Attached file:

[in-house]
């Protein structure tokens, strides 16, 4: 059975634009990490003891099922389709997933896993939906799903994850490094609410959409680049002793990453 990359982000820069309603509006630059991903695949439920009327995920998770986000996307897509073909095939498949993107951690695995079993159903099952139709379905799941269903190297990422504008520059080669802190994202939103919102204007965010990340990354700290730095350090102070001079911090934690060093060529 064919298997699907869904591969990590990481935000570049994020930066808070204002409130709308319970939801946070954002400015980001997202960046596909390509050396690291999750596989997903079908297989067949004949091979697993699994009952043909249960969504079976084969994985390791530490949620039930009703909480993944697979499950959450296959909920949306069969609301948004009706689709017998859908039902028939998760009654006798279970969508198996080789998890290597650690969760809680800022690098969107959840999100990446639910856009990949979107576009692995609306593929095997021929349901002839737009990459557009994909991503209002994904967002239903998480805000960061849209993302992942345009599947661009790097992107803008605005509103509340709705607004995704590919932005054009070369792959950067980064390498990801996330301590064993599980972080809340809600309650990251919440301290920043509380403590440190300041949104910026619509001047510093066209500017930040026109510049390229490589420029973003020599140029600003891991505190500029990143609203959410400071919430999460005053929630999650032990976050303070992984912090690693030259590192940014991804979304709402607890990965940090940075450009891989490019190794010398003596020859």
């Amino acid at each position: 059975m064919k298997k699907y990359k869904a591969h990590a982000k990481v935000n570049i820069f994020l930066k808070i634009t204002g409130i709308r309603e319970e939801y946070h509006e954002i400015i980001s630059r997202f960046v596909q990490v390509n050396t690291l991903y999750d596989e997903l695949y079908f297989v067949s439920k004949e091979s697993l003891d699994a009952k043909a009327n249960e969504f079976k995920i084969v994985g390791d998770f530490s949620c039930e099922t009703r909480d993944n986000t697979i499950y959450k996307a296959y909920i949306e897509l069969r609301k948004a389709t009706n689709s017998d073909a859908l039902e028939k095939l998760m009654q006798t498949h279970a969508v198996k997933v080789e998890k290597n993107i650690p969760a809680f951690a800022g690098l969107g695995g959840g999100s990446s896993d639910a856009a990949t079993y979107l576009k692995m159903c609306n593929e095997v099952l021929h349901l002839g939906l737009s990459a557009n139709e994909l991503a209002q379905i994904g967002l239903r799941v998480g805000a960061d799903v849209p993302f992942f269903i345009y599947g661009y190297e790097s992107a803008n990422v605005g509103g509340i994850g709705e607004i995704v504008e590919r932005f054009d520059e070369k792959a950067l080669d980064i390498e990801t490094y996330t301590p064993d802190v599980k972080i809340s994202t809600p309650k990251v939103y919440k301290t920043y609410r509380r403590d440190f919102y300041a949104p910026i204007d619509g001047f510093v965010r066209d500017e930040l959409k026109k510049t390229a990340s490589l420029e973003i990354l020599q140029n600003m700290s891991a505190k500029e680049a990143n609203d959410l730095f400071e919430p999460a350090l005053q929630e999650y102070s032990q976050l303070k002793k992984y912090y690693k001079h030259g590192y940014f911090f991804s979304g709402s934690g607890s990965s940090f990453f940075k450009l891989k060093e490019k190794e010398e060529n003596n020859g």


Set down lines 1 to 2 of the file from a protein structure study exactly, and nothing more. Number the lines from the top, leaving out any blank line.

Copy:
[in-house]
């Protein structure tokens, strides 16, 4: 059975634009990490003891099922389709997933896993939906799903994850490094609410959409680049002793990453 990359982000820069309603509006630059991903695949439920009327995920998770986000996307897509073909095939498949993107951690695995079993159903099952139709379905799941269903190297990422504008520059080669802190994202939103919102204007965010990340990354700290730095350090102070001079911090934690060093060529 064919298997699907869904591969990590990481935000570049994020930066808070204002409130709308319970939801946070954002400015980001997202960046596909390509050396690291999750596989997903079908297989067949004949091979697993699994009952043909249960969504079976084969994985390791530490949620039930009703909480993944697979499950959450296959909920949306069969609301948004009706689709017998859908039902028939998760009654006798279970969508198996080789998890290597650690969760809680800022690098969107959840999100990446639910856009990949979107576009692995609306593929095997021929349901002839737009990459557009994909991503209002994904967002239903998480805000960061849209993302992942345009599947661009790097992107803008605005509103509340709705607004995704590919932005054009070369792959950067980064390498990801996330301590064993599980972080809340809600309650990251919440301290920043509380403590440190300041949104910026619509001047510093066209500017930040026109510049390229490589420029973003020599140029600003891991505190500029990143609203959410400071919430999460005053929630999650032990976050303070992984912090690693030259590192940014991804979304709402607890990965940090940075450009891989490019190794010398003596020859």